Sexual segregation when foraging in an extremely social killer whale population
Resident, fish-eating killer whales in the northeastern Pacific Ocean live in multi-generational matrilines containing both sexes. The degree of maternal fidelity and natal philopatry in this killer whale society is extreme even by the standards of lions, elephants or any highly social mammal. Benefits of group living include cooperative foraging and alloparental care, but few studies have explored how killer whales avoid within-group competition for prey. This study measured focal animal behaviour from one population in its legally designated critical habitat. Adult males and females overlapped spatially whilst resting, travelling and socialising, but during feeding bouts, females foraged nearshore in shallower waters, whilst adult males distributed foraging effort throughout the study area, with no statistically significant depth preference. We postulate that sex-biased dispersal in foraging ecology reflects physiological capacity for deeper diving in males than females, which may be either a driver or consequence of extreme sexual dimorphism in the species; alternative interpretations exist. Killer whales appear to be a cosmopolitan species complex including populations that range widely in body size and diet. Our physiological limitation theory could be tested with other ecotypes. For the northern resident killer whale population we studied, we postulate that our finding may indicate a mechanism to avoid or reduce competition for food within the family unit whilst ensuring group cohesion. Investigating sex differences in foraging habitat informs area-based management and conservation of this threatened population, but studies on other ecotypes are needed to improve our understanding of the evolution of sociality in this species.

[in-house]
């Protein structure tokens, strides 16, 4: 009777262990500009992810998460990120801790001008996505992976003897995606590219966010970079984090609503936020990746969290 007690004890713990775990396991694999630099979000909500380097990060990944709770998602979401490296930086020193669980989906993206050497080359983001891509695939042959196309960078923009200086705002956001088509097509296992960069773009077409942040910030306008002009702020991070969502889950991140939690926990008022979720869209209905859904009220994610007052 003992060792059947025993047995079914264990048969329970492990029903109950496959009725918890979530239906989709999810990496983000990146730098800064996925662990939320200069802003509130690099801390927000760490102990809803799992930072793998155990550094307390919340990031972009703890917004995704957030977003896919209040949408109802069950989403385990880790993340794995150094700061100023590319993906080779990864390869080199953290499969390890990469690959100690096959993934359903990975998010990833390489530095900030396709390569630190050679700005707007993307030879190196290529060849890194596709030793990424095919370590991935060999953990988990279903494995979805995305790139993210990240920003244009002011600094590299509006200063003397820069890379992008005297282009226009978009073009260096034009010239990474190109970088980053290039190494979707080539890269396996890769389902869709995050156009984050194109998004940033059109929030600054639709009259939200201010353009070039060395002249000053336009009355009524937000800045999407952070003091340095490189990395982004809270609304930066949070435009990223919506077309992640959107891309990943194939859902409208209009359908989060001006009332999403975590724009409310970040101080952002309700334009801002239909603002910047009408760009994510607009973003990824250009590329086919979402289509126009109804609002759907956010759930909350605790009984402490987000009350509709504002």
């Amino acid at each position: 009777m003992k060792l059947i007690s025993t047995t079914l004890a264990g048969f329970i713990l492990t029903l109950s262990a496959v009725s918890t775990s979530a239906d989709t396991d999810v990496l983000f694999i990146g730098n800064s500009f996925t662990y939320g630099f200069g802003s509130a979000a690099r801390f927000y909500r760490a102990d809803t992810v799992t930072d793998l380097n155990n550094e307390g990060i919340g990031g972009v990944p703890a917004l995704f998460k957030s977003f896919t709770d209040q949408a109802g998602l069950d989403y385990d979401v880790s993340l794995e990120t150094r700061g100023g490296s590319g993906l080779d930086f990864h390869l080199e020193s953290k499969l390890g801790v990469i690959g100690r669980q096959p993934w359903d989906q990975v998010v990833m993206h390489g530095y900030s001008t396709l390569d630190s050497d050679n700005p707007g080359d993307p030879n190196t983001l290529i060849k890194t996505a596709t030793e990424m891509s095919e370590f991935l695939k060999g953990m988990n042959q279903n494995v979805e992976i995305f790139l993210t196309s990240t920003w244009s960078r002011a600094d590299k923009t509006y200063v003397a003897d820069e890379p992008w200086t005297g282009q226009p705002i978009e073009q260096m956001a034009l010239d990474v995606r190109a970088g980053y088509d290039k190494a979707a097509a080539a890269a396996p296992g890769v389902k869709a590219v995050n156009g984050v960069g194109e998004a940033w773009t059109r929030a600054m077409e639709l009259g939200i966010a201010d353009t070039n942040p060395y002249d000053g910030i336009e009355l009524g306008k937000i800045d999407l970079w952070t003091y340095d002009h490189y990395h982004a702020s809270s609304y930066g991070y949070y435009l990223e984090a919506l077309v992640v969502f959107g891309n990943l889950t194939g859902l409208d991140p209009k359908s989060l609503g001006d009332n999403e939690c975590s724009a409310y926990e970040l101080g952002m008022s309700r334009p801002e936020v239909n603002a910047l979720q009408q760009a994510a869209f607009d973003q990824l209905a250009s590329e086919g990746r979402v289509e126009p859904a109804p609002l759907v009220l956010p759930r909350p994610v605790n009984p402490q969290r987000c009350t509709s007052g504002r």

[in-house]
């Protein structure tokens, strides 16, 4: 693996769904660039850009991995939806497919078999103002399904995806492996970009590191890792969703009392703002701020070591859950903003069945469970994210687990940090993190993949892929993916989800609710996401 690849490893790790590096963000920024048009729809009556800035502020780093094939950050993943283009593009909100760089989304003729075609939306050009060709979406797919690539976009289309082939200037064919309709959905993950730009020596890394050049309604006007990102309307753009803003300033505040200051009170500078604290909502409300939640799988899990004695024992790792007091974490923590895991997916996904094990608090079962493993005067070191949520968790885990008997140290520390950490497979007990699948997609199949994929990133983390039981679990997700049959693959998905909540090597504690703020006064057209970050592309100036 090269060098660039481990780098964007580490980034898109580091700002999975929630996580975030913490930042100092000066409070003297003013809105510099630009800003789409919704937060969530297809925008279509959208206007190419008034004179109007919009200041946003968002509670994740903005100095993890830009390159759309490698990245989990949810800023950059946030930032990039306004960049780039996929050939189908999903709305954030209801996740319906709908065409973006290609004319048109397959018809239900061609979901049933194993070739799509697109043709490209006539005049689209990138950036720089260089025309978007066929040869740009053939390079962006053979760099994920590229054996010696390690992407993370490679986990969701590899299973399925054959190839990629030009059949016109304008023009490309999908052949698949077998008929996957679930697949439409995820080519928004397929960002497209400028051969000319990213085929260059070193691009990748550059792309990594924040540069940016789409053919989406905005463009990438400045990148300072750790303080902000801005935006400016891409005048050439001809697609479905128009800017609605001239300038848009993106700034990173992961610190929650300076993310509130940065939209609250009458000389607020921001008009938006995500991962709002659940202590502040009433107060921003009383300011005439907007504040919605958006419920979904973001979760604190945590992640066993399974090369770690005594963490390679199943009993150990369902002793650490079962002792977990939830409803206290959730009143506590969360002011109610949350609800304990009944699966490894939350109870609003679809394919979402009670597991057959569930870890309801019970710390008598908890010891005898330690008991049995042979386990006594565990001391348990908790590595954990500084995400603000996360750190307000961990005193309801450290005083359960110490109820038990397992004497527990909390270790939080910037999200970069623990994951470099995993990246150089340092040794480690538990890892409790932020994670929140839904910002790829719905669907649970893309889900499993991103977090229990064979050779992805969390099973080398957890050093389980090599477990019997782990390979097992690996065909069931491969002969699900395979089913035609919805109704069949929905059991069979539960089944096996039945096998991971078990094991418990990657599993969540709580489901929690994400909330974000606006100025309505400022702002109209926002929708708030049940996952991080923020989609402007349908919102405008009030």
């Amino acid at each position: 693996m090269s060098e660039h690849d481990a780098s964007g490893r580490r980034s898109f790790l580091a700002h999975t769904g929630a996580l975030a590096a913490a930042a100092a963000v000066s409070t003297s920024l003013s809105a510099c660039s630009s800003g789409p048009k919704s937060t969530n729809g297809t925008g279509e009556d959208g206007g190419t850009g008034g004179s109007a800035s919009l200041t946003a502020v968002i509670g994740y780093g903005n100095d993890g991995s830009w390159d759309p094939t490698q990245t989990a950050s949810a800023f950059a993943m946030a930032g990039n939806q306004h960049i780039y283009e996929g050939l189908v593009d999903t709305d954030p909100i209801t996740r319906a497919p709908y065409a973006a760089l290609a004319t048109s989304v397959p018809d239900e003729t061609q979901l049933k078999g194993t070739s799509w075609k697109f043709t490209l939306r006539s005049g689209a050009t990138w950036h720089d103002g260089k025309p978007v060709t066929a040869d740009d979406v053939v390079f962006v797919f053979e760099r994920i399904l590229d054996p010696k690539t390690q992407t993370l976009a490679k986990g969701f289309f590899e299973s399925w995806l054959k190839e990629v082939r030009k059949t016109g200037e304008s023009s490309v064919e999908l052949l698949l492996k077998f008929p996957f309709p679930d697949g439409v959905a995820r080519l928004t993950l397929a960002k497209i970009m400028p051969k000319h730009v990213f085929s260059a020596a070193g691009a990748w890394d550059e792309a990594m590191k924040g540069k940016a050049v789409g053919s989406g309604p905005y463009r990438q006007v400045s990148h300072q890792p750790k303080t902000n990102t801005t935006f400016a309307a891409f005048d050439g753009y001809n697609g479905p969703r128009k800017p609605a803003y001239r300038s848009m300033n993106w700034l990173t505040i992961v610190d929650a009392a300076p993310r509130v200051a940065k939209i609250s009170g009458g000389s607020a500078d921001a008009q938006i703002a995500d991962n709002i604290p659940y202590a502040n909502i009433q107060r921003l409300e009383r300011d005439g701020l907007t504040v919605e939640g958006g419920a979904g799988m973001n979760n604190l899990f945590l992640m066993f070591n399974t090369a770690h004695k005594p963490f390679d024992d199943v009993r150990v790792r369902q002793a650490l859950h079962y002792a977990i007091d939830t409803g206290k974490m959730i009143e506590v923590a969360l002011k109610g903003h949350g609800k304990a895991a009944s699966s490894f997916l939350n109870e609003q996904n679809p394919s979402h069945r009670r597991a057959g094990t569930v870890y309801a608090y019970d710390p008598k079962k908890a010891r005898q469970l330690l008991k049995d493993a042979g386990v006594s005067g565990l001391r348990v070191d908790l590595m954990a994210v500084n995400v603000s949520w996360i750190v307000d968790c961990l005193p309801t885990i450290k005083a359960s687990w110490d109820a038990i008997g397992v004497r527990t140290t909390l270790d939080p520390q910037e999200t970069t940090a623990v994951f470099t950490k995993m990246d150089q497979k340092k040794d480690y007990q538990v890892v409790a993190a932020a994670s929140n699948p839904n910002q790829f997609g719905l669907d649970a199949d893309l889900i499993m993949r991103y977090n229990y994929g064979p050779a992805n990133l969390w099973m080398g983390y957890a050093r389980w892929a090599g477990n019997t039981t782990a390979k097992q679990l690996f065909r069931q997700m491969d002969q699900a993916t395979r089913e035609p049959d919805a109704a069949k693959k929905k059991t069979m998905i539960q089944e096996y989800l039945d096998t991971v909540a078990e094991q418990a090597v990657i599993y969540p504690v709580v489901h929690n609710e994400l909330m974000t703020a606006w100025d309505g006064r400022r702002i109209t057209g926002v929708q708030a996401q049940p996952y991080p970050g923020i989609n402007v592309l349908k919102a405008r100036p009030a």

KeywordsForaging ecology Killer whale Marine mammal Niche partitioning Sexual segregation Intra-specific competition
We thank our colleagues at Bion Research and BC Parks for data collection. We thank David Bain, Volker Deecke, John Ford, David Lusseau and Naomi Rose for stimulating discussions on this topic. We thank Doug Sandilands for providing the base map in Fig. 1. We thank the anonymous reviewers and the Editor for their helpful comments and suggestions to improve the quality of the manuscript.
Funding of raw data collection was provided by contracts from BC Parks to Bion Research, Beaveridge Consulting, and Cetus Research and Conservation Society. RW was supported by a Marie Curie International Incoming Fellowship within the Seventh European Community Framework Programme (Project CONCEAL, FP7, PIIF-GA-2009-253407).
All applicable international, national and/or institutional guidelines for the care and use of animals were followed.
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